Case Study: The importance of Accurate Data Collection and Data Quality Assurance
We all know how data is really important for any business that relies on selling products or services online but often forget to double-check the accuracy of data we receive. So in the following case study, we will reveal the importance of accurate data collection and quality assurance.
Ready? Let’s dive in — our client is a startup company focused on a single mobile app product promotion.
The initial request from our client layed in configuring all their analytics and visualize the data from various sources in an easy-to-read form. The general process for setting up analytics is usually the following for any project:
- Define business goals and objectives
- Develop a measurement plan (based on business goals)
- Set up analytics tracking
- Quality Assure of settings and troubleshooting
- Implement data visualization
- Provide insights
But, unfortunately, due to being a young, up and coming company, the client had a limited budget and wanted to skip the first 4 steps and go straight to the data visualization. The client assured us he has set up various events in Google Analytics and we can rely on the said data.
When we completed the visualization task, it turned out that the data was not entirely accurate, so we decided to find out what’s missing and begun to dig deeper. It turned out that the difference between the Apple Store and Google Analytics numbers on the same subject was quite astonishing:
- about 10,000 users displayed in Google Analytics and only 3,000 users in the Apple Store.
- about 1600,000 sessions registered in Google Analytics and merely 14,000 sessions registered in the Apple Store
Based on the freshly discovered difference, we made the following conclusions:
- Since a portion of Apple users refuses to share their personal data, we calculated that the real difference in users shouldn’t be more than 50%.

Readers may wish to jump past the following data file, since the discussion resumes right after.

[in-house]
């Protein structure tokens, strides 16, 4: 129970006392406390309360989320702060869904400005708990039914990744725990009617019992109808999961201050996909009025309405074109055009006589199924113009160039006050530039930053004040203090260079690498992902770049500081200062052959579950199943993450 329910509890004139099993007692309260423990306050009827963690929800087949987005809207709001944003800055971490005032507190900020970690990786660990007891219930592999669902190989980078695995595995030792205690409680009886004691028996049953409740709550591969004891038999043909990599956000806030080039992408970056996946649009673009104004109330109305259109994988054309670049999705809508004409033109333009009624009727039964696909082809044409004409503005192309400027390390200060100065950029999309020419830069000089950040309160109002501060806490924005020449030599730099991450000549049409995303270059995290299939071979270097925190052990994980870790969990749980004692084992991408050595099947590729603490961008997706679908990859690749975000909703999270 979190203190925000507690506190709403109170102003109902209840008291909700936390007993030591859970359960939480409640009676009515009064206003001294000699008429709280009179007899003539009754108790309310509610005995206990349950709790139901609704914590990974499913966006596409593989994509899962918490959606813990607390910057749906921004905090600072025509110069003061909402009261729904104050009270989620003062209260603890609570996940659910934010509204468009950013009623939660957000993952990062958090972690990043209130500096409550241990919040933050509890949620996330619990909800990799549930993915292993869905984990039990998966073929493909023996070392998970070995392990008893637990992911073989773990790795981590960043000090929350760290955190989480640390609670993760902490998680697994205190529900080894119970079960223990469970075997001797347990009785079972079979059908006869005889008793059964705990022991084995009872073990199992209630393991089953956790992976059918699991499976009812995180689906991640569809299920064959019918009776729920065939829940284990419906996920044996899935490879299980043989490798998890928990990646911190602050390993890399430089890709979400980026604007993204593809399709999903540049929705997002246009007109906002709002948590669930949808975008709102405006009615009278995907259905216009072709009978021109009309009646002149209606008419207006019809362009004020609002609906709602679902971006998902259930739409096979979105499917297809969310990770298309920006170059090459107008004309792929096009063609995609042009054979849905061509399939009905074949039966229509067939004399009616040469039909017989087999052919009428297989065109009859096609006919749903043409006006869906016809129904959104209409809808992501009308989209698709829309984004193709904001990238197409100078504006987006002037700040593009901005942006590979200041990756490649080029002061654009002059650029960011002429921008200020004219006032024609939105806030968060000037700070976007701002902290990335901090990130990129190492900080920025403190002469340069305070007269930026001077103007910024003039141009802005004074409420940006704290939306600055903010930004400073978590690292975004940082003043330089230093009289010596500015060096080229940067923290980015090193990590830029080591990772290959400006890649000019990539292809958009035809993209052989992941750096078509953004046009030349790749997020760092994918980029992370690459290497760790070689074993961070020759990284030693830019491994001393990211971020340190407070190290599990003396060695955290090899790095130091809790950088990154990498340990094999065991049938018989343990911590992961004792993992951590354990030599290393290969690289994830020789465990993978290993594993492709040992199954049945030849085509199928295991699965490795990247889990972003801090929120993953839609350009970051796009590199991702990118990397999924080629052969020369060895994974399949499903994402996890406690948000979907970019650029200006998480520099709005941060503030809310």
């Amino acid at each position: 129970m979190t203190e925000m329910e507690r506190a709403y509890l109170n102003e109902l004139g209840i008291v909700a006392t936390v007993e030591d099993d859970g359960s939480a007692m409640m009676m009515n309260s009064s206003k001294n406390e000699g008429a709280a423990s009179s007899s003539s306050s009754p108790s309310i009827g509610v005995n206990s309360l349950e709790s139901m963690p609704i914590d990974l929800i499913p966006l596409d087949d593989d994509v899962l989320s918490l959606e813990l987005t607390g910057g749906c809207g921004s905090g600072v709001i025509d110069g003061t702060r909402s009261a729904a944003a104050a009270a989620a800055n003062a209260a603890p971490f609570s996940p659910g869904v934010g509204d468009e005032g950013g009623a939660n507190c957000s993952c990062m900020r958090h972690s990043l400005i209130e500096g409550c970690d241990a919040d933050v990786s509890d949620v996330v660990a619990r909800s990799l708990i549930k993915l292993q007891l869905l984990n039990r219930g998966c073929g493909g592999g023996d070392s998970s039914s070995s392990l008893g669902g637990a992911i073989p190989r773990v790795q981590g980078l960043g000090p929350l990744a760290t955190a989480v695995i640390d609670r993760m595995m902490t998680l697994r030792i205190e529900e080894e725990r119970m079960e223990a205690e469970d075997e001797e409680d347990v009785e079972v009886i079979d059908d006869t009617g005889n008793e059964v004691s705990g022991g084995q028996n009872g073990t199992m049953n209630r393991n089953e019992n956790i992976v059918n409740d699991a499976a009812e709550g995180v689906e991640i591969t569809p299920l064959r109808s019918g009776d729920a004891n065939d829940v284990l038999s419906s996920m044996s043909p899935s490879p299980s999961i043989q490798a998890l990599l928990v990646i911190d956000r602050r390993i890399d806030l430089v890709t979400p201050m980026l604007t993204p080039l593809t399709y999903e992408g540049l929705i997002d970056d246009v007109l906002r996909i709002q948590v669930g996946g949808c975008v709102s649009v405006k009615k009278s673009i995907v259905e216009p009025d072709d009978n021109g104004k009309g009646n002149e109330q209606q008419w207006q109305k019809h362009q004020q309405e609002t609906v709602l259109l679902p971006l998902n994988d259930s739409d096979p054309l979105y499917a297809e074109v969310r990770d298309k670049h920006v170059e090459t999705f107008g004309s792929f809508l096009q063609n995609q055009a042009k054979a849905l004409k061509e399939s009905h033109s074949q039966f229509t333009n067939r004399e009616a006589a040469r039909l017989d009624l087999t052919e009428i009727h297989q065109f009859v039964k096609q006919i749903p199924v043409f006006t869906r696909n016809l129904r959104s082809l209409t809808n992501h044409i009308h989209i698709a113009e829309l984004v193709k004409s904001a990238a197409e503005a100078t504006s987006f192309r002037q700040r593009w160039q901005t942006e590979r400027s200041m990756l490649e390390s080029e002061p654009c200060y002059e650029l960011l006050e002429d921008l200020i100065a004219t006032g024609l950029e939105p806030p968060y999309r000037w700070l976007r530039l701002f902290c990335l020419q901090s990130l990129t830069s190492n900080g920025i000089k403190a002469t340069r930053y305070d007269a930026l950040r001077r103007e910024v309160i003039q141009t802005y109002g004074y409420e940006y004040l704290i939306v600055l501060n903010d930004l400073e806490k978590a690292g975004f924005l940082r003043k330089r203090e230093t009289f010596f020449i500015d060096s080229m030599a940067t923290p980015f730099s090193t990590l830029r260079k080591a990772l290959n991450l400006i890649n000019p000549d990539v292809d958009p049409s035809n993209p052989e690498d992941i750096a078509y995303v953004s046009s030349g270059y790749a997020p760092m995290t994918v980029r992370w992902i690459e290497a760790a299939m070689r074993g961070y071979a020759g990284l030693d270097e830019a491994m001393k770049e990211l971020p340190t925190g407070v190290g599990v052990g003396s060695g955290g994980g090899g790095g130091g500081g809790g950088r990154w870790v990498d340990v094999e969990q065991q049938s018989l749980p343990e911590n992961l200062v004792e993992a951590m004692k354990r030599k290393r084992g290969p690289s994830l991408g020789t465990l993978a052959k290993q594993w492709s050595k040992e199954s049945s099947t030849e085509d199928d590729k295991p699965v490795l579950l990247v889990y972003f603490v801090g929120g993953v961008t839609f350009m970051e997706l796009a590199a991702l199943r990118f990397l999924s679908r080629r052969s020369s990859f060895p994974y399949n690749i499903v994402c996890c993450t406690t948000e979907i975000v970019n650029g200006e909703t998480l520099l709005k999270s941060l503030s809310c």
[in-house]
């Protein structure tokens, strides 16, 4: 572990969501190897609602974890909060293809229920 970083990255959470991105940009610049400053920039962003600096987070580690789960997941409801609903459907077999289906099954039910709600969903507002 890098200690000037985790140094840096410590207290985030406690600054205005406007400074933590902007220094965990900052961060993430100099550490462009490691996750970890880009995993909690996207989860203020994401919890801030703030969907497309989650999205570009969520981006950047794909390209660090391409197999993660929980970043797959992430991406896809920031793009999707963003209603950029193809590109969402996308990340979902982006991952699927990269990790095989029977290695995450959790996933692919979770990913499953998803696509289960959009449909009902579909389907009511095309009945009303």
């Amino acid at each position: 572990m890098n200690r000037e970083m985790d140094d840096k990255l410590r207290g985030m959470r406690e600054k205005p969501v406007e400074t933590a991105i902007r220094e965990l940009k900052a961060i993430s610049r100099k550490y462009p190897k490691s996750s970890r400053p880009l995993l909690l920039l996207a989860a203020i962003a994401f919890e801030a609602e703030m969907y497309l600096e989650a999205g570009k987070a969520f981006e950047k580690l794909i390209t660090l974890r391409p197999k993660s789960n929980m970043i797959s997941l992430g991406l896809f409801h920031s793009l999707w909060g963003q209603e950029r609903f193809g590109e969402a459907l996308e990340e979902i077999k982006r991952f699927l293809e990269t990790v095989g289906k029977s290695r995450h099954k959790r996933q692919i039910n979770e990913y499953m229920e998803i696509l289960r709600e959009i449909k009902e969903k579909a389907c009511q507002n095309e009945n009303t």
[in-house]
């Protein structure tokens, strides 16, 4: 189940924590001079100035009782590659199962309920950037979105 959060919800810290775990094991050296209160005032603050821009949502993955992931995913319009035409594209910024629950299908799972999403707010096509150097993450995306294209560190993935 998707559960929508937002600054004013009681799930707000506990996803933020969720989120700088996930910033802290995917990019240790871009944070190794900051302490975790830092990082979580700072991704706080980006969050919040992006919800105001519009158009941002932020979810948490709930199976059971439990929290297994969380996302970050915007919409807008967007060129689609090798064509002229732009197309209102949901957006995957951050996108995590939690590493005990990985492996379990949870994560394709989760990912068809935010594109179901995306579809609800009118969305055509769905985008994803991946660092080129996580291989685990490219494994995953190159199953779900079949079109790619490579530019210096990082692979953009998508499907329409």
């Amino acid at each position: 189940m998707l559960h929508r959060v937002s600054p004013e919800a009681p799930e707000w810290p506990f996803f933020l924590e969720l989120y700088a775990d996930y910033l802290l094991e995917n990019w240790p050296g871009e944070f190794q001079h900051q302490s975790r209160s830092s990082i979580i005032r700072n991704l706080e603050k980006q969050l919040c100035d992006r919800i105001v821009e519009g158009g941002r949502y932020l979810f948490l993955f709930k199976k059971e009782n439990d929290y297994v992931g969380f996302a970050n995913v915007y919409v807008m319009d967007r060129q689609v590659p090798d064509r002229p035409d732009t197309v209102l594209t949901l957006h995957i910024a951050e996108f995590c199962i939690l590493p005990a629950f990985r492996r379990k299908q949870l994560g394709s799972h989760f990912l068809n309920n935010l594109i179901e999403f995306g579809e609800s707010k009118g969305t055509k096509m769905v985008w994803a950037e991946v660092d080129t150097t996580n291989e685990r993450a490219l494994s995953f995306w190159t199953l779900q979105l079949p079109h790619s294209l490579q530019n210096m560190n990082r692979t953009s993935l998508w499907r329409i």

- Even if you eliminate all of the fake users, the number of sessions displayed in Google Analytics remains enormously large. Under this condition, each user should have made about 300 sessions per day, which is simply impossible.
To find a solution to the described issue, we began to research and found that:
- In Google Analytics, there are sessions that are assigned to come from the desktop instead of mobile, which is impossible due to the product being a mobile app.
- When analyzing individual Client IDs, we noticed that many users view the key landing page of the application every half hour and even at night, which is physically impossible for a person using this type of mobile app.
In the course of communication with the client’s developers, we determined that:
- During the process of sending data from the backend, fake sessions with a desktop metric in Google Analytics were created.
- The application works in conjunction with the user’s additional device and is regularly synchronized, receiving data from it. It turned out that this synchronization activates the application and creates fake visits. Meaning even when the user doesn’t actually use the app, he supposedly looks at the main landing page due to application being synchronized with the additional device.
The client’s developers gradually implemented our suggestions and we saw a result that exceeded all expectations. After the first edit and the data stopped from being sent from the backend:
- the number of users reduced by 10%
- the number of sessions got reduced by 63%
After the second edit:
- users decreased by 34%
- sessions were reduced by 82%
The number of Screen Views has also decreased, but the number of Screens / Sessions has increased:
By the time the whole round of settings have been completed, the difference between Google Analytics and the Apple Store is:
- 2 to 1 — users (4000 vs 2000 Apple)
- 7 to 1 — sessions (30000 vs 4000 Apple)
This, of course, is also not an ideal indicator of data compliance, but it is worth considering that:
- Some users prohibit the transfer of information about themselves to Apple
- Session concept is different for Google and Apple
Based on this case, we can’t stress enough how each step of the analytics setup process is of great importance. Data is only useful when it is accurate. You should never neglect to verify the accuracy of the received data and ensure the consistency of values between different sources.
If you rely on erroneous data, you end up making erroneous conclusions. And the issue takes even a more dramatic turn if you are a startup, and while revealing your great results the last thing you’d want is to realize that you were telling lies to investors all along due to analytics being configured incorrectly.
Therefore, when an analytics setup specialist tells you that it is absolutely necessary to verify the data — trust him. He knows what he’s talking about and as we just discovered in the above case study, it is in your best interest 😉
Originally published at https://insightwhale.com on October 22, 2019.